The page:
What the thousands watching did not know was that vets who had inspected Jimmy had already raised questions about the horse's soundness to race, which Fairfax Media understands put several international investors off bidding. Whatever the internationals thought, Adam Sangster, the son of world racing legend and pools magnate Robert, was first to put his hand up, bidding $2m.
Vlahos, standing under a fig tree long associated with big bids, entered the fray when the price hit $4m.
With his first bid, he had already exceeded the credit limit set for him by Inglis by $1m. With cameras already firmly focused on him, he was allowed to continue. Sangster and his Swettenham Stud matched Vlahos bid-for-bid as the price climbed in $100,000 increments.
But as the auctioneer called a bid of $5m by Sangster, his nerve - or perhaps his budget - failed.
TV cameras captured him furiously gesticulating to auctioneer Peter Heagney, indicating his bid was $4.9m. Vlahos, who later said he planned to dip out at $4.5m, picked up the horse for $5m.
Seller Rick Jamieson, who owns events and catering outfit Harry The Hirer, banked his share of the sale proceeds within weeks. He retained a 10 per cent stake in the horse, making his share $4.5m, minus Inglis' commission.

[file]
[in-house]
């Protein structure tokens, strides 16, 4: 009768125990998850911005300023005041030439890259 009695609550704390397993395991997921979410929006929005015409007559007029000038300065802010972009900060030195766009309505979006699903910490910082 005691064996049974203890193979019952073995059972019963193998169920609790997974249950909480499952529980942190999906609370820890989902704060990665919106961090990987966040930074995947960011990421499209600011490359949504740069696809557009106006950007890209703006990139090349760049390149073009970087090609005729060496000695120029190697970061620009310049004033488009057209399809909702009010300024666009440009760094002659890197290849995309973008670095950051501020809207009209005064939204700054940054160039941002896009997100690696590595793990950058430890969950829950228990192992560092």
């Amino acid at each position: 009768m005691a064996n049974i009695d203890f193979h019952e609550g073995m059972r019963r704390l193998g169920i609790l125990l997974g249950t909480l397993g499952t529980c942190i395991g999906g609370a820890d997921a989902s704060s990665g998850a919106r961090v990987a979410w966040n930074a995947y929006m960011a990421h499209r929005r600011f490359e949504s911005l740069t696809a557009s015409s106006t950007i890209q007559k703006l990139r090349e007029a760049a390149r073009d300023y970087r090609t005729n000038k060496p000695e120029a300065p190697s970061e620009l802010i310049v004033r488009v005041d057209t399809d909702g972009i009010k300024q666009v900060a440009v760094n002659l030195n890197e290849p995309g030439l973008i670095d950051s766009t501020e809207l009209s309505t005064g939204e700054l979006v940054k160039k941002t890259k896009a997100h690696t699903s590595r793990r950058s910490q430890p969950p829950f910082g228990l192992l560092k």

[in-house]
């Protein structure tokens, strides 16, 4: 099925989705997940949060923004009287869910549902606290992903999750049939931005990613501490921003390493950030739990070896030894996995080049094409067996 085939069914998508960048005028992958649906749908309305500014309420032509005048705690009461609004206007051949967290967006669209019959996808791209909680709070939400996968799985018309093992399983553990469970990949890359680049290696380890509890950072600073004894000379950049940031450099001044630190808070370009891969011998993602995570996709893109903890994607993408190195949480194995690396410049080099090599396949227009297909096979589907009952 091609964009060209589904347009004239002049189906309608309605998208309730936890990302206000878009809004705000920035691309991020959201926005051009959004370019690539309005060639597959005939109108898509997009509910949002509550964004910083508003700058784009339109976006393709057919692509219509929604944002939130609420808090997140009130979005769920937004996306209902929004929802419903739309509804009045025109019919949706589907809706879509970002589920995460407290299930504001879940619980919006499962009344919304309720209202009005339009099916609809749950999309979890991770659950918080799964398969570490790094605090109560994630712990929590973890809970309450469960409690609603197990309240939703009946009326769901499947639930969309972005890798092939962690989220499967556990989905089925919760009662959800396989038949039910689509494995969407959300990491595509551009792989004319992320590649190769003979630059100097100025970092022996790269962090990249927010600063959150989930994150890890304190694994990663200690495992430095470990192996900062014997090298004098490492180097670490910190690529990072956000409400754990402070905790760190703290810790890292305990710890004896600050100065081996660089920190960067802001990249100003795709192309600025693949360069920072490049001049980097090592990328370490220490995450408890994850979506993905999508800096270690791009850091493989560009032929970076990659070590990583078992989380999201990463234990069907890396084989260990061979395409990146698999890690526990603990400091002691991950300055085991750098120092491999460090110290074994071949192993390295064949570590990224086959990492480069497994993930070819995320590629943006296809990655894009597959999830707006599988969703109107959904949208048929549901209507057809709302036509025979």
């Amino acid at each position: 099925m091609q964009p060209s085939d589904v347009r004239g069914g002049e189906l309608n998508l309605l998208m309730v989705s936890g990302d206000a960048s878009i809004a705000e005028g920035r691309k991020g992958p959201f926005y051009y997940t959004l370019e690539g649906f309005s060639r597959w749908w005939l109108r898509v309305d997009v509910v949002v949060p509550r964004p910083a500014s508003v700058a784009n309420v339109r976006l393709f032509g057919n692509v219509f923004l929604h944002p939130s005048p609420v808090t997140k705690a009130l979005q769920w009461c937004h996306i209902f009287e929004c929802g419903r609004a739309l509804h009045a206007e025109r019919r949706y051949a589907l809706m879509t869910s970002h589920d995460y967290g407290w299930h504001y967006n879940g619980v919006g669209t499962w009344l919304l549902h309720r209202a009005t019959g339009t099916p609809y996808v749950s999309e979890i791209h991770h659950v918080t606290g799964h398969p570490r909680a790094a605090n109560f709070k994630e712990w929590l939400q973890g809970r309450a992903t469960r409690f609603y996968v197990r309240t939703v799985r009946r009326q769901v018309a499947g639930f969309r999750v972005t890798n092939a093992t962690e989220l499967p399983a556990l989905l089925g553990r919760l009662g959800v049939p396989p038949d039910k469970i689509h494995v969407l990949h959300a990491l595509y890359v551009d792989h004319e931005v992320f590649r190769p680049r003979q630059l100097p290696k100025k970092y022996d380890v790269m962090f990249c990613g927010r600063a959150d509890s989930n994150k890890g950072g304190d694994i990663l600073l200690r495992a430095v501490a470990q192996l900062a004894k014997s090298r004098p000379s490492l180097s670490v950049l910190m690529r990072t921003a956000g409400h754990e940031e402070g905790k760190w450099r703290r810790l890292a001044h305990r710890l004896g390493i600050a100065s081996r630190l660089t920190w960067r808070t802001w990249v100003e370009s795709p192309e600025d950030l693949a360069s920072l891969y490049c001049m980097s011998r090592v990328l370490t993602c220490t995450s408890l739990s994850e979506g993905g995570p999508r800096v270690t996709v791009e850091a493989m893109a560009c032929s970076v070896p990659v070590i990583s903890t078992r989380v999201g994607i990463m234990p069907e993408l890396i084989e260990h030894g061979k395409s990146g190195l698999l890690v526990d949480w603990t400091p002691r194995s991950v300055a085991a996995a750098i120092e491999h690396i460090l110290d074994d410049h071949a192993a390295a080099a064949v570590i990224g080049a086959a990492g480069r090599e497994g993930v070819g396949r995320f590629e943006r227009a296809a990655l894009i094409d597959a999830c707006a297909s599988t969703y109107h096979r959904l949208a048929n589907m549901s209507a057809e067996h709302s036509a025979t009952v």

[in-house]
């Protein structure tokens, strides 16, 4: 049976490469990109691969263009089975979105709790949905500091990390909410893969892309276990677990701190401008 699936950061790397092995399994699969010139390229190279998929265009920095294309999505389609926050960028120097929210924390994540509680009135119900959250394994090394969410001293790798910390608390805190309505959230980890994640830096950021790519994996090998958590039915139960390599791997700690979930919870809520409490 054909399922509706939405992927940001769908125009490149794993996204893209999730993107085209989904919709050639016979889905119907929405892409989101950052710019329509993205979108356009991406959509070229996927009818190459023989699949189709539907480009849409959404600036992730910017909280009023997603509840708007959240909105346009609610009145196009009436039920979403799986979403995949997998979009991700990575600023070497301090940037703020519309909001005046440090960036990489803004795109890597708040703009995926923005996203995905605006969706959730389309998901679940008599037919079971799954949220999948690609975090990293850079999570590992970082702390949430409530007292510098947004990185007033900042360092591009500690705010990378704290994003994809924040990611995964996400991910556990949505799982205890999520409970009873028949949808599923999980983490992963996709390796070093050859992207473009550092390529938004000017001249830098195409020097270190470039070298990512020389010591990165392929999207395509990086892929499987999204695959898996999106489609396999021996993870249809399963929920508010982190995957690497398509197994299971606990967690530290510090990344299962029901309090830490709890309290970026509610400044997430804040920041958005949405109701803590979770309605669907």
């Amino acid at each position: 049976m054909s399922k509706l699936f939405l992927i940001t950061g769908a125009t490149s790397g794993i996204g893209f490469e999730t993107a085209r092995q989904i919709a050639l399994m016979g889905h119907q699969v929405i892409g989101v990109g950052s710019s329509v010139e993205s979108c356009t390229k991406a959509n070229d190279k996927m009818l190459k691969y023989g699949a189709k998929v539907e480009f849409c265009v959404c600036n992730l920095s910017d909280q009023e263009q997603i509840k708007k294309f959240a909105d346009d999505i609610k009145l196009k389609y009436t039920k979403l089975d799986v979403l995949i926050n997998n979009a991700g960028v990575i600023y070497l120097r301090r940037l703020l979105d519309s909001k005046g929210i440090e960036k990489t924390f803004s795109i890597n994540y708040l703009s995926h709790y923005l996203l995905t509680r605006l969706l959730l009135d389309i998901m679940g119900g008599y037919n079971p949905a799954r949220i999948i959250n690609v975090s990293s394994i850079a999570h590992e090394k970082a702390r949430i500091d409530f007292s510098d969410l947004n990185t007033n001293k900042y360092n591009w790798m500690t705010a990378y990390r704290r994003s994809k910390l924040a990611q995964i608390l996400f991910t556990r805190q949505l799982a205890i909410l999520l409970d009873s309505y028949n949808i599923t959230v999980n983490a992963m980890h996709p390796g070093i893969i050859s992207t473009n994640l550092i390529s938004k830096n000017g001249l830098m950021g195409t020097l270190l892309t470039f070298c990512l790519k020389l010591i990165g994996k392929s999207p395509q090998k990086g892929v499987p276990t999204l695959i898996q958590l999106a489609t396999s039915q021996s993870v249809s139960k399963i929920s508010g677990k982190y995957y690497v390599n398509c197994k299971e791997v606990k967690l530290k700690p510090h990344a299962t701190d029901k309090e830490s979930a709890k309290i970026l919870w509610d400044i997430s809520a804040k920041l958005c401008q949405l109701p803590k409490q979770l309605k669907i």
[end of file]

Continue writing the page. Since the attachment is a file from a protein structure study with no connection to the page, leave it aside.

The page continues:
For Vlahos, it was yet another horse bought on the never-never. While it was his biggest buy, it was only the latest in a string of big-money transactions with Inglis and Magic Millions.
The previous year he paid $2.6m for another of Black Caviar's relatives, a half-sister now known as Belle Couture. In the first three months of last year, he ran up bills of $5.9m with Inglis and $1.36m with Magic Millions. As late as November, Inglis believed that Vlahos was on the verge of paying, and told Fairfax Media his account was in order.
However, even as Vlahos made that winning bid in April, he knew his punting club was edging towards collapse. In a series of emails dating to January, he had warned his thousands of investors that the club was having cash-flow problems and should be wound up.
Just a few weeks after lashing out on Jimmy, Vlahos was begging for patience from punting club members who wanted their money back.
''The bottom line is, I need everyone to contact me about what is realistic for them to hold out for and what needs to be paid straight away,'' he said in an email to members. ''I am not asking anyone to do anything other than what they are comfortable doing.''